In a striking resemblance to a pair of recent "Saturday Night Live" skits, the March 12 edition of "Good Morning America" began with a fawning interview of Barack Obama, then grilled Hillary Clinton supporter Geraldine Ferraro.
Co-host Chris Cuomo first congratulated Obama for his Mississippi victory, then questioned if it "seals the deal." Cuomo added he is "sure you’re [Obama] gaining the confidence that you have a very good change of winning the ticket." Cuomo then pressed for an Obama/Clinton or Clinton/Obama ticket then asked Obama for a reaction to Geraldine Ferraro’s allegedly racially charged comments. To conclude the interview, inquired into Obama’s familial for the next six weeks leading to Pennsylvania.
"You have six weeks now before Pennsylvania. You have some time to see your wife, see your kids, play a little ball. You going to take it to the hoop? You going to pretend that you're Michael Jordan trying to take it into the basket a little bit?"
Immediately following the interview, co-host Diane Sawyer spoke with Ferraro herself on her controversial statement that "if Obama was a white mane, he would not be in this position." The tone and the questions were noticeably tougher. Sawyer challenged Ferraro’s assertion that she is not directly involved with the Clinton campaign. Sawyer also noted Obama’s popular vote totals and the 11 senators that support him, asking if they’re just caught up in "the concept." In the end, Sawyer asked if Ferraro is "sorry" for her statement.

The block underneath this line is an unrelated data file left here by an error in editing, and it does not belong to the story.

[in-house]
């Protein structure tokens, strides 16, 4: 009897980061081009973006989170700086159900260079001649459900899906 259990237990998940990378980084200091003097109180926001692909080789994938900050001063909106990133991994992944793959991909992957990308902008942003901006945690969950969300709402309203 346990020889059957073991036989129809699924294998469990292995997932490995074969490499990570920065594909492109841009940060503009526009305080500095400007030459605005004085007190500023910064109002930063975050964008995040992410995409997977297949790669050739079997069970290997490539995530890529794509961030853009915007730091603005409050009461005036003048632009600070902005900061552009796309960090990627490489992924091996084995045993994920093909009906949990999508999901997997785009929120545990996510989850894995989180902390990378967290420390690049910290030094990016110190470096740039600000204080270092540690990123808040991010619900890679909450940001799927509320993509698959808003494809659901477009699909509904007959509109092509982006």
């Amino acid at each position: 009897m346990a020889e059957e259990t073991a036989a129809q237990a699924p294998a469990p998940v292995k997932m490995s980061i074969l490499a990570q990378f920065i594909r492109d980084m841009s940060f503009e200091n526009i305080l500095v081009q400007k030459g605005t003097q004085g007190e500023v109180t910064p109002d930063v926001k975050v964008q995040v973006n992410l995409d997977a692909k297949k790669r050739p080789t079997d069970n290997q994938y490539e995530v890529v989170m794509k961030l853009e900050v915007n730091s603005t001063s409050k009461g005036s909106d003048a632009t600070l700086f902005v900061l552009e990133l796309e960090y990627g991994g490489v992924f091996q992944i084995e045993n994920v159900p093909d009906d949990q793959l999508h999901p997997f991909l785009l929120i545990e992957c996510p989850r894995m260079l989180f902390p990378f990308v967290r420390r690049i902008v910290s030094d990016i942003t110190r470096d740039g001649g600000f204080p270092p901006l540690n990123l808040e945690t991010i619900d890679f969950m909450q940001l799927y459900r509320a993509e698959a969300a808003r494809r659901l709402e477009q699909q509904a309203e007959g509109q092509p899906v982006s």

Update 21:40 | Matthew Sheffield. Cuomo's Jordan line of questioning is rather interesting. How likely is it that he would ask a white candidate a query of that nature, asks Howard Mortman. It's a good question. Not very, I'd say.
The transcript first from the Obama interview.
CHRIS CUOMO: First let's turn to the presidential campaign. I spoke with Senator Obama after his big win in Mississippi, and we wanted to talk specifically about the latest sparks from the Clinton campaign, Geraldine Ferraro's comments to a newspaper that, quote, "if Obama was a white man he would not be in this position. And if he was a woman [of any color] he could not be in this position. He happens to be very lucky to be who he is. And the country is caught up in the concept." Here's what Senator Obama had to say about this, his big win, and more. Senator Obama, thank you for joining us. I congratulate you on winning Mississippi. Let me ask you, do you think this seals the deal for you?
SENATOR BARACK OBAMA (D-IL): Well, I think we've still got some work to do. Obviously, as long as Senator Clinton is running, we've got a contest. And she's a tenacious campaigner. But I'm thrilled with the victory not just in Mississippi but Wyoming. And we're continuing to build delegates.